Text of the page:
10. 2@8lo

    2@8lo TS Member

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    Shot410 there is a use for it in shotguns also in fact I am just about ready to glass bed two stocks that I made for my sons guns.You glass bed where you have inletted the stock to fit your reciever,It fills any gaps or imperfections that might show also will strengthen the stock and will be less likley to crack or stress.Brownells sells kits, get the gel type.Fairly easy to use sets up pretty quick (10-15 min)Just make sure that you have release agent( covering all metal parts that you don't want the glass to stick too otherwise in 10-15 minutes it's a permanant situation.
     
  11. hmb

    hmb Well-Known Member

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    The longer it takes to cure the stronger it is. You can make it whatever color you like by adding a little dye when you mix it. Devcon Plastic Steel available at your local hardware store is a very good bedding epoxy. It is 80% steel powder and is very strong. It is a favorite bedding compound used by bench rest shooters. Use paste floor wax as a release agent. And use a light bulb to keep the area being bedded warm, this helps the epoxy cure. HMB
     
  12. Capt. Morgan

    Capt. Morgan TS Member

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    If you've never done a bedding job before you are better off having it done be someone who has. The purpose of glass bedding the action is simply to make it more rigid in the stock. The purpose of bedding the barrel is to dampen firing vibration by creating a short point of contact between the barrel and the stock near the end of the stock. The location of that point is not always the same depending on the barrel being used. It is important to get the correct amount of pressure between the barrel and the bed for consistent performance.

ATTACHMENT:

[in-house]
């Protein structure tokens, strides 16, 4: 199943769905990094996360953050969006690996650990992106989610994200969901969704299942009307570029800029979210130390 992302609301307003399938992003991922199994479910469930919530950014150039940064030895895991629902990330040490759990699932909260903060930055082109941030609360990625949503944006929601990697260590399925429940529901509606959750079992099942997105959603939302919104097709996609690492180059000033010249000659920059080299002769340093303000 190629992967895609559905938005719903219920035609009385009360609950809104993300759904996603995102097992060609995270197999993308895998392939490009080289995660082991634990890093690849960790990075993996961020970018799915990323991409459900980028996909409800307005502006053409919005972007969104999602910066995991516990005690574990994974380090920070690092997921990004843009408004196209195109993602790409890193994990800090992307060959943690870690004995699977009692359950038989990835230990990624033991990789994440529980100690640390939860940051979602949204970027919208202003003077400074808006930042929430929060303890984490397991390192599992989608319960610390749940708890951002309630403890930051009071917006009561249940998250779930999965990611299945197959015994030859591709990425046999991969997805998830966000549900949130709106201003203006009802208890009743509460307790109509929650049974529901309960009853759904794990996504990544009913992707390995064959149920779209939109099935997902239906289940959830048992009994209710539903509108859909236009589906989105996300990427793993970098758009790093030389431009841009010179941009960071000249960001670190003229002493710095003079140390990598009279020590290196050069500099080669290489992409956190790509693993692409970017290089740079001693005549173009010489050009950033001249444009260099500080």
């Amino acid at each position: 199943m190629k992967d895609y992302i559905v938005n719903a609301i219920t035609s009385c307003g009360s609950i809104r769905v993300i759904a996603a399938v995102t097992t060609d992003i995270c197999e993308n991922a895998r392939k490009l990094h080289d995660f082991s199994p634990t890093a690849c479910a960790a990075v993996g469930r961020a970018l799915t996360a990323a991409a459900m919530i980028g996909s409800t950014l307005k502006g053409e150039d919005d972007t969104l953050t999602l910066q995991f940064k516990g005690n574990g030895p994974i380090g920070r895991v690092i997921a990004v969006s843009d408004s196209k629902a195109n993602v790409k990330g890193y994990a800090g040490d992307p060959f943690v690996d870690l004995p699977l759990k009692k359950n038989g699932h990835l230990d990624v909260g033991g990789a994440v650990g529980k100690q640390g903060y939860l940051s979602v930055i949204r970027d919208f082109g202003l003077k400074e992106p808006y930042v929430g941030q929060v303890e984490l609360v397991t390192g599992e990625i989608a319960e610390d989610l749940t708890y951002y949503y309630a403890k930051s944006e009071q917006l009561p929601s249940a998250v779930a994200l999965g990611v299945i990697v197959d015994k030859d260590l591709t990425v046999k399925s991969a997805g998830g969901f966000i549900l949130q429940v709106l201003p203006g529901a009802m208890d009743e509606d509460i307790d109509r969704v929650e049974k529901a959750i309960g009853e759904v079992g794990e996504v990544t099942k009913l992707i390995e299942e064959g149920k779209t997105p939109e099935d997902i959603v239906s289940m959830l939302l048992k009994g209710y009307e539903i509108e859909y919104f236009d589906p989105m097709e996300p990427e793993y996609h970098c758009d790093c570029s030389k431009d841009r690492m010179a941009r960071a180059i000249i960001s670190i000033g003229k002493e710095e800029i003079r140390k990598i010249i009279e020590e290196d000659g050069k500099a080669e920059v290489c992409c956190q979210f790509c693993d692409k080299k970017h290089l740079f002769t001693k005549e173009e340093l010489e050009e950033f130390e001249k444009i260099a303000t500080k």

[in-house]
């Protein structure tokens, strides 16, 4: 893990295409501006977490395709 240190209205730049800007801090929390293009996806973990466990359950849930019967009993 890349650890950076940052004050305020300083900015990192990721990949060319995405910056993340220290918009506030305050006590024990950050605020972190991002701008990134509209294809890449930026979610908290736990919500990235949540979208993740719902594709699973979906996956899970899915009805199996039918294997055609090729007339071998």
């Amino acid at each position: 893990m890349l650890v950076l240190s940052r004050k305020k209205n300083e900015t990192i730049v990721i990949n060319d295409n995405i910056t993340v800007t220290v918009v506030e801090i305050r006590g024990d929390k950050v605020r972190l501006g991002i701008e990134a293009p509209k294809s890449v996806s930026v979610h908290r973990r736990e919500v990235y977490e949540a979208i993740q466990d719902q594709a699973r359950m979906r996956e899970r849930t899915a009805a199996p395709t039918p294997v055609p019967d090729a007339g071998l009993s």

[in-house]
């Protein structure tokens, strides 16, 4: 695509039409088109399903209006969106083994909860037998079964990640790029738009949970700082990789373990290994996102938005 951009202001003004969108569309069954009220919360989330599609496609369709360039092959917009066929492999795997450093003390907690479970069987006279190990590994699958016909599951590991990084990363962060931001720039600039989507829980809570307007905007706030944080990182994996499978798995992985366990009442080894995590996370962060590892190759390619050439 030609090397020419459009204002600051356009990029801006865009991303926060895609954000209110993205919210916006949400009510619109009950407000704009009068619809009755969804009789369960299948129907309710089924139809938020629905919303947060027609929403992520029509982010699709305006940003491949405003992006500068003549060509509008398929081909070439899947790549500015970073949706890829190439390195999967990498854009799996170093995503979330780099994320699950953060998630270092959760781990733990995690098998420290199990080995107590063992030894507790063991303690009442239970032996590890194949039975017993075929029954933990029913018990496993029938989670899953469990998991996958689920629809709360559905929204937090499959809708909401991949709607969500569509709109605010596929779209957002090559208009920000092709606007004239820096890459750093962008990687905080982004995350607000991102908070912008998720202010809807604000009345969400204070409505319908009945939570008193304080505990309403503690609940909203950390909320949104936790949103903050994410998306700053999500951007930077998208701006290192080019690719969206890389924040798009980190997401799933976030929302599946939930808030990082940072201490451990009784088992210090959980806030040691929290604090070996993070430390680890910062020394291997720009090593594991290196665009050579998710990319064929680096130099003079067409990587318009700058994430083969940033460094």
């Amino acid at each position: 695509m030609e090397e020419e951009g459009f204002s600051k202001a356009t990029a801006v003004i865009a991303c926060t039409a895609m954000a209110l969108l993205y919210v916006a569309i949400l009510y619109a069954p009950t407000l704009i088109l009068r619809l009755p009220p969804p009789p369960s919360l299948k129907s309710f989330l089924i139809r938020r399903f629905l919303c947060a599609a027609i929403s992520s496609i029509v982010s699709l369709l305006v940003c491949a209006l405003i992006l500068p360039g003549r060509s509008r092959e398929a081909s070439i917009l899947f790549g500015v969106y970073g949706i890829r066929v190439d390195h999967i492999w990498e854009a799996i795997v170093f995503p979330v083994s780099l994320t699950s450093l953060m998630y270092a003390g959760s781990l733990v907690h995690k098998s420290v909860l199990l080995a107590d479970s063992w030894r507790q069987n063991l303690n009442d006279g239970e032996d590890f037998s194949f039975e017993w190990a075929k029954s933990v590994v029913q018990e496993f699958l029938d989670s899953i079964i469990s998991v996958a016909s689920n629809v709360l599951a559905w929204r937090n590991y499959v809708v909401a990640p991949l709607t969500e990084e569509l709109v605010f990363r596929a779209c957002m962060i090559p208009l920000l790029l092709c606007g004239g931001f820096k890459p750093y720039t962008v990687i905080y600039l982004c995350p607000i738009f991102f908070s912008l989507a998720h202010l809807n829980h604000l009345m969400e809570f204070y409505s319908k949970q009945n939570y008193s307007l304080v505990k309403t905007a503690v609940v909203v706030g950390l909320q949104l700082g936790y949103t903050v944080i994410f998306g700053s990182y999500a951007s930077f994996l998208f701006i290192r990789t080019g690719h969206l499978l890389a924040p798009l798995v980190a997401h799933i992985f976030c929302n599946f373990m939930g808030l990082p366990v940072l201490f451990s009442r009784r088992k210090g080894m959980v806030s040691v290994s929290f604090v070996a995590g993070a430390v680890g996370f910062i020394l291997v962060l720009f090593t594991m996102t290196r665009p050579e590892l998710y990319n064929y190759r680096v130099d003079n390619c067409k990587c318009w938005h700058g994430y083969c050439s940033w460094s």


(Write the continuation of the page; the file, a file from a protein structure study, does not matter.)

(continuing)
I've always used MarineTech filled epoxy resin (metal filled) because it has a thick consistency like PlayDo.

    Morgan
     
  13. gun fitter

    gun fitter TS Member

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    Steve It's best to leave the glassbedding to a stockmaker. If you make a mistake you will probibaly at best end up with a stock which will never come off the action and at worse an inoperable gun. On the brite side its glassed so water won't effect your new canoe paddle. joe goldberg
     
  14. JerryP

    JerryP Active Member

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    I've used lots of Acraglass Gel, it does not set up quickly as has been stated. You have aprox. 25 min to work with it. Should be left to harden 10 hrs.
     
  15. Hipshot 3

    Hipshot 3 TS Member

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    I thought it was what them Indians folks over there sleep on?
     
  16. Jerry944t

    Jerry944t Well-Known Member

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    Glass bedding, when used by a novice, is used to permanently attach wood to metal. Please don't ask how I know this as it brings back some emotional scars.

    That is why so many are advising you, if you have the need, to have it done by a pro.
     
  17. hmb

    hmb Well-Known Member

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    You can do it. Give it a try. Anything you do not want the epoxy to stick to put a coat of wax on. Any place you do not want the epoxy to go use modeling clay to block its passage. And don't forget to put wax on the bedding screw threads. HMB